Art Fewell, whose views I greatly respect, has written a very good post on Network World entitled “Open Networking: The Whale That Swallowed SDN“. It’s a great historical summary of SDN 2011-present, with some noteworthy areas of concern. I agree with the general thrust of Art’s thesis, yet at many points I found myself thinking “Yeah, but…” I started to write a few comments on the Network World page, but the comments turned into a page, so here we are.
Here’s what I really liked in Art’s piece: Continue reading
This is part 5 of an occasional series. The initial post is here.
At the end of my marketing rant a few weeks ago, I suggested that corporations might need to reimagine their places in the universe in order to be effective in the new marketing world order—not as central sources of information, but as minor nodes in a much larger network.
I know, I know. That’s kind of a big blow to the corporate ego. But let’s be honest, with few exceptions, potential and even actual users of your products just aren’t that into you. They may like your products just fine because they serve a useful purpose somehow. That’s a different thing than being into a “brand” in itself. But so what? Everybody talks about customer-centricity and solution selling, right? So what really needs to change?
Well, almost everything about how a typical corporation runs, really. Continue reading
I was musing recently about things I’ve read or otherwise consumed that have stuck with me over the years, things that I keep finding myself coming back to as I work through various ideas about technology innovation and adoption. I thought I would share some long-time favorites–mostly because I think they’re inherently interesting, but also because it might provide some context for other things I write on this blog. Links are provided for the curious. Continue reading
I’ve been using the phrase “SDN consumability” here and there of late, assuming that there was nothing particularly revolutionary in the idea. The response, however, is typically a cocked head, an interested look, and a question: “What do you mean by that?”
So here’s what I mean by that:
In order for SDN to see mainstream adoption, SDN solutions need to be/have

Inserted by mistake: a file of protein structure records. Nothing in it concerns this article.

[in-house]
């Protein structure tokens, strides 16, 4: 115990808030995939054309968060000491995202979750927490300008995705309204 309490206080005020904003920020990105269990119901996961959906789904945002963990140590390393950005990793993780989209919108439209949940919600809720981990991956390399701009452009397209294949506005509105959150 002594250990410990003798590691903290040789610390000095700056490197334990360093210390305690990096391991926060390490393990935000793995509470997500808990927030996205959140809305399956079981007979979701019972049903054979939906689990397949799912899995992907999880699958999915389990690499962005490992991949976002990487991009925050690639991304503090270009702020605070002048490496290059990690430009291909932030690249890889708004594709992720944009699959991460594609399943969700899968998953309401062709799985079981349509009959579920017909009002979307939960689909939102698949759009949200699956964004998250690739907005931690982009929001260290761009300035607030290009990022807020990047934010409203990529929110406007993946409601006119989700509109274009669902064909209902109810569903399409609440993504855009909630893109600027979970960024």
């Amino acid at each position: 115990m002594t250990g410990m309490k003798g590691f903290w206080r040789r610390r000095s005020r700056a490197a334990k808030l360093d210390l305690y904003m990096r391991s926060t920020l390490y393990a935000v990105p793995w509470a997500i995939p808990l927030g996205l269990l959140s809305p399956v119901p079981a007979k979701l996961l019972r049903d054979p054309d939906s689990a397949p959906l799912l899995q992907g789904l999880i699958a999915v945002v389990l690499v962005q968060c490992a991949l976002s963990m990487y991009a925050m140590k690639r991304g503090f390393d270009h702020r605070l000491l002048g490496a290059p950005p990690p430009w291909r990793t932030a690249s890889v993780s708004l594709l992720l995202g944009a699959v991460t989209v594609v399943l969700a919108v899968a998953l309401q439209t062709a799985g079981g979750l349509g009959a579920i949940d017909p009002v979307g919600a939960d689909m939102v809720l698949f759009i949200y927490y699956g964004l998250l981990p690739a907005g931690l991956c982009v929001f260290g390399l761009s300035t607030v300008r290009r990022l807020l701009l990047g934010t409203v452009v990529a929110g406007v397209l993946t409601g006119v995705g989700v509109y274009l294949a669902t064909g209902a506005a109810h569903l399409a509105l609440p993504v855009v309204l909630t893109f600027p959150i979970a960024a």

- Simple to operate – easy to deploy, low-to-moderate learning curve
- Safe and reliable – tech is stable, nothing blows up, no one gets fired
- No blue-sky requirements, limited DIY – tech and process migration support available
This is part 4 of a five-part series. Read part 1 here. Read part 5 here.
The match that lit this was a comment Ethan Banks made in his latest anti-Klout post:
If you’re in marketing, you need a better way to discover who the influencers are. My recommendation is to engage in the communities you want to market to. Make friends with those people. Find out who matters. It’s more work, but you’ll end up with something much more nuanced and real than a Klout score. You’ll have a relationship with a human being who knows other human beings. That’s where social is *really* at. Community – it’s not just a word.
I read that, set it to stewing on a back burner of my mind, and went back to editing whitepapers. But only for so long. Continue reading
This became part 3ish of a five-part series, part 2 being the Geek Whisperers podcast linked to below. Read part 1 here. Read part 4 here.
The Geek Whisperers were kind enough to invite me to join their podcast a couple of weeks back to talk about vendor-hosted communities as part of the marketing & sales mix. They just posted the results today. We wound up talking more than I expected about “the B word” (Branding). I suppose I shouldn’t have been surprised by this, since the whole point of the blog post that kicked off the G-W connection was that certs and these types of communities are built to foster brand loyalty.